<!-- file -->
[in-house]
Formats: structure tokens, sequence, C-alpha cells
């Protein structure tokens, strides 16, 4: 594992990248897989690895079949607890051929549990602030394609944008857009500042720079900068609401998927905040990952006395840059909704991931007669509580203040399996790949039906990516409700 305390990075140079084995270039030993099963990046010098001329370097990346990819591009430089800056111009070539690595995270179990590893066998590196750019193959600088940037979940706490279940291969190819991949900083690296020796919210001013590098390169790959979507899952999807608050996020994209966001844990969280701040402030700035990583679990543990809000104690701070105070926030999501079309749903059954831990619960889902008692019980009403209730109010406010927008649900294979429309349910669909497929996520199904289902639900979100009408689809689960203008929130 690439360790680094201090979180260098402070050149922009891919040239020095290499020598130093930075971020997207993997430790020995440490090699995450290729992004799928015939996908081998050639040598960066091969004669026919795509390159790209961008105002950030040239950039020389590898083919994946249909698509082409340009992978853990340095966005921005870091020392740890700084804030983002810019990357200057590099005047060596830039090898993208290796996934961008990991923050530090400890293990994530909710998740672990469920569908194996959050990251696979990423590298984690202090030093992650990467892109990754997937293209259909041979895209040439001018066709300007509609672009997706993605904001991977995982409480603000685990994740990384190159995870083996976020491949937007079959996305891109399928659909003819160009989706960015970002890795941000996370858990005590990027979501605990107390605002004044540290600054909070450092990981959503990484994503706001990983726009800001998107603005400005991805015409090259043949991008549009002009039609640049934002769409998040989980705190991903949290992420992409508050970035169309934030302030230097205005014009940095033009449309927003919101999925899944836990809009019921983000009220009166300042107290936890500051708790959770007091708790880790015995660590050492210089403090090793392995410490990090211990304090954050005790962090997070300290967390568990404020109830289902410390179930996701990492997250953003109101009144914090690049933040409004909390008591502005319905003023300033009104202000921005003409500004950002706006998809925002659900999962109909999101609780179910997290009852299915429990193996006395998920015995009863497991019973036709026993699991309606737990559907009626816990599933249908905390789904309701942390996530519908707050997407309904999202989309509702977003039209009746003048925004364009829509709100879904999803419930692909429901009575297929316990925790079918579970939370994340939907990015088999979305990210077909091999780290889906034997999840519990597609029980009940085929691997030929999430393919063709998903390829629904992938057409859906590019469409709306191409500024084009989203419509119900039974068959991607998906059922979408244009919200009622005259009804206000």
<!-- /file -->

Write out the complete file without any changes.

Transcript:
[in-house]
Formats: structure tokens, sequence, C-alpha cells
């Protein structure tokens, strides 16, 4: 594992990248897989690895079949607890051929549990602030394609944008857009500042720079900068609401998927905040990952006395840059909704991931007669509580203040399996790949039906990516409700 305390990075140079084995270039030993099963990046010098001329370097990346990819591009430089800056111009070539690595995270179990590893066998590196750019193959600088940037979940706490279940291969190819991949900083690296020796919210001013590098390169790959979507899952999807608050996020994209966001844990969280701040402030700035990583679990543990809000104690701070105070926030999501079309749903059954831990619960889902008692019980009403209730109010406010927008649900294979429309349910669909497929996520199904289902639900979100009408689809689960203008929130 690439360790680094201090979180260098402070050149922009891919040239020095290499020598130093930075971020997207993997430790020995440490090699995450290729992004799928015939996908081998050639040598960066091969004669026919795509390159790209961008105002950030040239950039020389590898083919994946249909698509082409340009992978853990340095966005921005870091020392740890700084804030983002810019990357200057590099005047060596830039090898993208290796996934961008990991923050530090400890293990994530909710998740672990469920569908194996959050990251696979990423590298984690202090030093992650990467892109990754997937293209259909041979895209040439001018066709300007509609672009997706993605904001991977995982409480603000685990994740990384190159995870083996976020491949937007079959996305891109399928659909003819160009989706960015970002890795941000996370858990005590990027979501605990107390605002004044540290600054909070450092990981959503990484994503706001990983726009800001998107603005400005991805015409090259043949991008549009002009039609640049934002769409998040989980705190991903949290992420992409508050970035169309934030302030230097205005014009940095033009449309927003919101999925899944836990809009019921983000009220009166300042107290936890500051708790959770007091708790880790015995660590050492210089403090090793392995410490990090211990304090954050005790962090997070300290967390568990404020109830289902410390179930996701990492997250953003109101009144914090690049933040409004909390008591502005319905003023300033009104202000921005003409500004950002706006998809925002659900999962109909999101609780179910997290009852299915429990193996006395998920015995009863497991019973036709026993699991309606737990559907009626816990599933249908905390789904309701942390996530519908707050997407309904999202989309509702977003039209009746003048925004364009829509709100879904999803419930692909429901009575297929316990925790079918579970939370994340939907990015088999979305990210077909091999780290889906034997999840519990597609029980009940085929691997030929999430393919063709998903390829629904992938057409859906590019469409709306191409500024084009989203419509119900039974068959991607998906059922979408244009919200009622005259009804206000």